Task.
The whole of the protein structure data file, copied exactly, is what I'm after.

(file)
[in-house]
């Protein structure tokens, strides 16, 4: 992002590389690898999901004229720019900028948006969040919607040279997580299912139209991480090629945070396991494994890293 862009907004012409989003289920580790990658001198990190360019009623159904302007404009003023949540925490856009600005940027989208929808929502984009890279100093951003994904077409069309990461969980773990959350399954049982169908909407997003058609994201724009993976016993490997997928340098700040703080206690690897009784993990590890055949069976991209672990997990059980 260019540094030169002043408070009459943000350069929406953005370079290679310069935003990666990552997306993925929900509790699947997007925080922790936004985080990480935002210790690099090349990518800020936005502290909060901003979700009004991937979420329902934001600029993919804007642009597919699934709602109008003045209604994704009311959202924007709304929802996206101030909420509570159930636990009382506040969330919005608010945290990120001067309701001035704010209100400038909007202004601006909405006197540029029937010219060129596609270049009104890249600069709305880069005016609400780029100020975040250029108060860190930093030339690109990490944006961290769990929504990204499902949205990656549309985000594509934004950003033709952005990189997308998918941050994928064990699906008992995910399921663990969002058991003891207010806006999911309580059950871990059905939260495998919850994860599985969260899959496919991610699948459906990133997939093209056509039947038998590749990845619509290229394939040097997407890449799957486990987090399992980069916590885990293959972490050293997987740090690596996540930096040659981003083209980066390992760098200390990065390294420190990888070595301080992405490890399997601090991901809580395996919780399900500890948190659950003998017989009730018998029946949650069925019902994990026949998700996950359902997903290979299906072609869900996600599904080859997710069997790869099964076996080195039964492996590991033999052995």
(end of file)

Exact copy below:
[in-house]
């Protein structure tokens, strides 16, 4: 992002590389690898999901004229720019900028948006969040919607040279997580299912139209991480090629945070396991494994890293 862009907004012409989003289920580790990658001198990190360019009623159904302007404009003023949540925490856009600005940027989208929808929502984009890279100093951003994904077409069309990461969980773990959350399954049982169908909407997003058609994201724009993976016993490997997928340098700040703080206690690897009784993990590890055949069976991209672990997990059980 260019540094030169002043408070009459943000350069929406953005370079290679310069935003990666990552997306993925929900509790699947997007925080922790936004985080990480935002210790690099090349990518800020936005502290909060901003979700009004991937979420329902934001600029993919804007642009597919699934709602109008003045209604994704009311959202924007709304929802996206101030909420509570159930636990009382506040969330919005608010945290990120001067309701001035704010209100400038909007202004601006909405006197540029029937010219060129596609270049009104890249600069709305880069005016609400780029100020975040250029108060860190930093030339690109990490944006961290769990929504990204499902949205990656549309985000594509934004950003033709952005990189997308998918941050994928064990699906008992995910399921663990969002058991003891207010806006999911309580059950871990059905939260495998919850994860599985969260899959496919991610699948459906990133997939093209056509039947038998590749990845619509290229394939040097997407890449799957486990987090399992980069916590885990293959972490050293997987740090690596996540930096040659981003083209980066390992760098200390990065390294420190990888070595301080992405490890399997601090991901809580395996919780399900500890948190659950003998017989009730018998029946949650069925019902994990026949998700996950359902997903290979299906072609869900996600599904080859997710069997790869099964076996080195039964492996590991033999052995």